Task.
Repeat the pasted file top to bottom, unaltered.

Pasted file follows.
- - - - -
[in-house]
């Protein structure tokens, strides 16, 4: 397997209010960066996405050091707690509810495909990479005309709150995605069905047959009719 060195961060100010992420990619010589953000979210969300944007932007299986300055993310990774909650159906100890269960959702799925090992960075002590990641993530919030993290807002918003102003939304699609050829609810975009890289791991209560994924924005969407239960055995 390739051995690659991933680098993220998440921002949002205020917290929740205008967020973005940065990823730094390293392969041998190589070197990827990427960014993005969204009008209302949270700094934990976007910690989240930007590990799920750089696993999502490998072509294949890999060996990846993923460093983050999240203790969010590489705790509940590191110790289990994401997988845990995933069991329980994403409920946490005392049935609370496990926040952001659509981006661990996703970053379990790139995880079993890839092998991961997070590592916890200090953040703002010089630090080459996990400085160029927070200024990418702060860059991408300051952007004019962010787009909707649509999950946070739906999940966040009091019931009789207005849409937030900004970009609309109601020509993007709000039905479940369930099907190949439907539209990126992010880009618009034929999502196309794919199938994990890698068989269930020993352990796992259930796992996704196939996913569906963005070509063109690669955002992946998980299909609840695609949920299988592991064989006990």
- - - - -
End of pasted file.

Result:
[in-house]
């Protein structure tokens, strides 16, 4: 397997209010960066996405050091707690509810495909990479005309709150995605069905047959009719 060195961060100010992420990619010589953000979210969300944007932007299986300055993310990774909650159906100890269960959702799925090992960075002590990641993530919030993290807002918003102003939304699609050829609810975009890289791991209560994924924005969407239960055995 390739051995690659991933680098993220998440921002949002205020917290929740205008967020973005940065990823730094390293392969041998190589070197990827990427960014993005969204009008209302949270700094934990976007910690989240930007590990799920750089696993999502490998072509294949890999060996990846993923460093983050999240203790969010590489705790509940590191110790289990994401997988845990995933069991329980994403409920946490005392049935609370496990926040952001659509981006661990996703970053379990790139995880079993890839092998991961997070590592916890200090953040703002010089630090080459996990400085160029927070200024990418702060860059991408300051952007004019962010787009909707649509999950946070739906999940966040009091019931009789207005849409937030900004970009609309109601020509993007709000039905479940369930099907190949439907539209990126992010880009618009034929999502196309794919199938994990890698068989269930020993352990796992259930796992996704196939996913569906963005070509063109690669955002992946998980299909609840695609949920299988592991064989006990």